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6

My answer has a lot of overlap with the earlier answer by NoEigenvalue, but grew too long for a comment. The orbitals are segregated by the amount of angular momentum that they carry. No angular momentum, $\ell=0$, are called $s$-orbitals, and are spherically symmetric. The first two examples in your figure are $s$-orbitals with $n=1$ and $n=2$. Angular ...


3

Just wanted to add that it's not totally true that the drawn orbitals are "the regions where an electron can be found". But my answer grew and grew... Let's take a neutral boron atom where it has filled 1s and 2s shells and one electron in the 2p shell. Suppose it is floating in space, far away from messy interactions with other things. So, you wonder, ...


3

The orbitals are only spherically symmetric for $S$-states, for which the angular momentum number $l$ is zero. So in you picture the first two orbitals are the $s=1$ and the $s=2$ state, while the other three pictures correspond to the $n=2,l=1$ with the three different possibilities of $m_l$. There are several ways to see that the wavefunctions with $l=0$ ...


3

Let $\xi^\alpha$ be a Killing vector of a metric $g_{\mu\nu}$, i.e. it satisfies $$ \nabla_\mu \xi_\nu + \nabla_\nu \xi_\mu = g_{\mu\alpha} \partial_\nu \xi^\alpha + g_{\nu\alpha} \partial_\mu \xi^\alpha + \xi^\alpha \partial_\alpha g_{\mu\nu} $$ Then the quantity $$ Q = \xi^\alpha u_\alpha $$ is conserved along any geodesic. To see this, we can compute $$ ...


3

All quarks have baryon number 1/3, so that the nucleons can be built up. Baryon number is a conserved quantity in the standard model . In models where the proton can decay, it is not conserved, but no proton decays have been detected up to now. One has to realize that the quantum numbers S,C,B,T are attributes for all quarks and have a value, even if that ...


2

I) OP is asking about the case where the infinitesimal symmetry transformations $$ \delta\phi^a~=~t^a{}_b \phi^a \tag{A}$$ are linear in the fields in the path integral$^1$ $$Z[J] ~=~\exp\left[\frac{i}{\hbar}W_c[J]\right]~=~\int \! {\cal D}\phi~\exp\left[\frac{i}{\hbar}\left( S[\phi]+J_a\phi^a \right)\right]. \tag{B}$$ Recall the Legendre transformation ...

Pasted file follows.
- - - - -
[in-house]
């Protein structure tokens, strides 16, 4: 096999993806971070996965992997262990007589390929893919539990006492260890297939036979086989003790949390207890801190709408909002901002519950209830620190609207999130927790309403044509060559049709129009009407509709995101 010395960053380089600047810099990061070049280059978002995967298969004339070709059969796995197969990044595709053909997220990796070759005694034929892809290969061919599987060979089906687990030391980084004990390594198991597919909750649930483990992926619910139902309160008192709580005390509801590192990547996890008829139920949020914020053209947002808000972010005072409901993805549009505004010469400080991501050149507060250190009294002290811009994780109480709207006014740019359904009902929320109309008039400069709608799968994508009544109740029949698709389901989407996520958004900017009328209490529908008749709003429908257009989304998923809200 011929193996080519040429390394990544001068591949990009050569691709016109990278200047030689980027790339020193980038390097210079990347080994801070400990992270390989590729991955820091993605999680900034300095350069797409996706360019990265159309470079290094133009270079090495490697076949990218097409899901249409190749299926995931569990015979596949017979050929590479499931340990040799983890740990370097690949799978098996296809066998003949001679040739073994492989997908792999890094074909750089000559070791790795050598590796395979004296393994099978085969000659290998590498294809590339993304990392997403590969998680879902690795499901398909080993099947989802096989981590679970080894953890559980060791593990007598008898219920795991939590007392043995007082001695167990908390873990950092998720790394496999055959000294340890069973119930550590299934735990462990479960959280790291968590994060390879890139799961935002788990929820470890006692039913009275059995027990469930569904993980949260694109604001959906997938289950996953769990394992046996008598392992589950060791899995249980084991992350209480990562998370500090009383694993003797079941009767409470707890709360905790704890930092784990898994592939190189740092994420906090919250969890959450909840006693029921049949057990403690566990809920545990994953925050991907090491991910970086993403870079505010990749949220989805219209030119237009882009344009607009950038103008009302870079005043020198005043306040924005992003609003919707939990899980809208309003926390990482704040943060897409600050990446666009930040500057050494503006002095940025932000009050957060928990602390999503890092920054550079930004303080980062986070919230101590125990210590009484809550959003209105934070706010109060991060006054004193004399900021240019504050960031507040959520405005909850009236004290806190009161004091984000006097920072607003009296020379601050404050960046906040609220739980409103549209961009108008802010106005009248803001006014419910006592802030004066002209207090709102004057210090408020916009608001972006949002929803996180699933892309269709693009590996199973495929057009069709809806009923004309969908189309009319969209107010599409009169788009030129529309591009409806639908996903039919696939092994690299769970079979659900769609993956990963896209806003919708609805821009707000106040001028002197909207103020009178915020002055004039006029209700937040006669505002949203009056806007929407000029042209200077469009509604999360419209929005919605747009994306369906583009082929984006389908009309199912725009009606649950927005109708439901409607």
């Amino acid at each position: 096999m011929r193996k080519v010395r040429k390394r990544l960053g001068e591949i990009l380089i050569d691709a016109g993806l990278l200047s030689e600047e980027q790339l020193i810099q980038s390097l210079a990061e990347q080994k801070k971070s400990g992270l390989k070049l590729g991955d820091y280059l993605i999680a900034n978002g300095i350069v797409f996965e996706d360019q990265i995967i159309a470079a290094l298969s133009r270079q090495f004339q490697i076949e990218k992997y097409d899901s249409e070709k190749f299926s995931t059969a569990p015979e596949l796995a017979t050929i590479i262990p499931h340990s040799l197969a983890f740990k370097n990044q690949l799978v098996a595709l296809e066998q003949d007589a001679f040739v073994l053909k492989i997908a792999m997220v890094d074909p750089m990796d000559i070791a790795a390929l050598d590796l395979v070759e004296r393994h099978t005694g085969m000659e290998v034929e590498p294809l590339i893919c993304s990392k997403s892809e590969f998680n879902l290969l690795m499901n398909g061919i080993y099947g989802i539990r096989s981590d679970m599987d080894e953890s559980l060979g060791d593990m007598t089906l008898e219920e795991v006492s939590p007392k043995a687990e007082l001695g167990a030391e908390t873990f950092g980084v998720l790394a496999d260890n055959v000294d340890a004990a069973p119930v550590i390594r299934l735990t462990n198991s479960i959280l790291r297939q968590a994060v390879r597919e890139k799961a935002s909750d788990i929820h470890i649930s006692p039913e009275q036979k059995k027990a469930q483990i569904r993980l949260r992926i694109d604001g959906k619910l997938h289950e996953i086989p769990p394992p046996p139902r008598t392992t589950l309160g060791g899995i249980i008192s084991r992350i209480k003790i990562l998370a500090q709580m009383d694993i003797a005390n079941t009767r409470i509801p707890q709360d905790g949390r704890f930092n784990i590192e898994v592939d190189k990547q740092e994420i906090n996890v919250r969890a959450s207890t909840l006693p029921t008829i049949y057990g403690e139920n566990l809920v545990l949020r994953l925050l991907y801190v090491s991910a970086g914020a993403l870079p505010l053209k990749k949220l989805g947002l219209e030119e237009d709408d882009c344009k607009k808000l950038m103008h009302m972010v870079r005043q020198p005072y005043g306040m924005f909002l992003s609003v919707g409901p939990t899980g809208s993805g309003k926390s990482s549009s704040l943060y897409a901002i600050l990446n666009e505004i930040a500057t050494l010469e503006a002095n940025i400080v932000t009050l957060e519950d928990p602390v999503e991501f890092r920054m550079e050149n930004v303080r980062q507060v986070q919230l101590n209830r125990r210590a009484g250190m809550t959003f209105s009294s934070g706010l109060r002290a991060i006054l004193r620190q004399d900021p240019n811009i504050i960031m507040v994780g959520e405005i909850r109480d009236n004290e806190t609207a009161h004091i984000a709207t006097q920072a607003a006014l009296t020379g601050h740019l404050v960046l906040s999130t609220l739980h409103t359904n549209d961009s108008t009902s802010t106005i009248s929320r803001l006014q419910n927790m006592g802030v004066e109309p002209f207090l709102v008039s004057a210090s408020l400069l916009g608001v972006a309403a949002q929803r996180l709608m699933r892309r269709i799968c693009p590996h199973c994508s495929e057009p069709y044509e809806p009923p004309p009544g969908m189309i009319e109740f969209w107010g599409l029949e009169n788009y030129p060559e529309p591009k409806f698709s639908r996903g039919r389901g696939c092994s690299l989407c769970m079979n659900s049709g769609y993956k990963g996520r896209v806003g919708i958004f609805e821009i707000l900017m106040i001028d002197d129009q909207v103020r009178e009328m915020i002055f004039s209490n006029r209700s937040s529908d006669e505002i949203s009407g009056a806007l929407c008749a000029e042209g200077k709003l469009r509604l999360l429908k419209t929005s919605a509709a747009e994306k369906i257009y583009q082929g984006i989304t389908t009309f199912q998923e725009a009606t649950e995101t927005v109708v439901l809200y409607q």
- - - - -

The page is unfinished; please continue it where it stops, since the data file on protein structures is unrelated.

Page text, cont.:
2

They do. It's the third component of isospin, which came about before Murray Gell-Mann's quark model. \begin{equation} I_3 = \frac{(N_u-N_\bar{u})-(N_d-N_\bar{d})}{2} \end{equation}


2

But why is it the component of the dual vector $p_\phi$ that is constant rather than $p^\phi$? From the bottom of page 189: The geodesic equation can thus, in complete generality, be written $$m \frac{dp_\beta}{d\tau} = \frac{1}{2}g_{\nu \alpha,\beta}\;p^\nu p^\alpha$$ We therefore have the following important result: if all of the ...


1

A short answer to questions 2 and 3: In Mermin-Wagner's paper the short-range condition is stated as $\sum_{\bf R} {\bf R}^2 |J_{\bf R}|<+\infty$. For interactions with (or more precisely majorized by a) power law decay $|J_{\bf R}| \sim R^{-\alpha}$, this requires $\alpha > D+2$, where $D$ is the space dimensionality (i.e., $\alpha >4$ for $D=2$ ...


1

Just as a quick example: say that the dot product were not invariant under transformations. Then let's say that we have two reference frames, A and B, where reference frame B is rotated and displaced with respect to A and which moves at a constant speed w.r.t. A (where $v\ll c$). Then the researcher in A wants to calculate the gravitational attraction ...


1

Comments to the question (v2): The fact that the TISE is invariant under a symmetry group $G$ (in this case the Lie group $G=SO(3)$ of 3D rotations) does not imply that the orbital/wave-function solutions $\psi$ must be $G$-invariant as well. (Think e.g. on spontaneous symmetry breaking where the governing laws of a physical system are invariant under a ...


1

The following situation is not uncommon: classically a symmetry may be (spontaneously) broken, but, quantum mechanically, the symmetry is restored. Put differently, quantum fluctuations can, under certain, well understood conditions, destroy the classical asymmetry ("order"). The simplest example is probably the one-dimensional double well potential, ...


1

From my readings; the key to conservation of momentum appears to be based on defining a closed system to see if any mass crosses the boundaries of the system.



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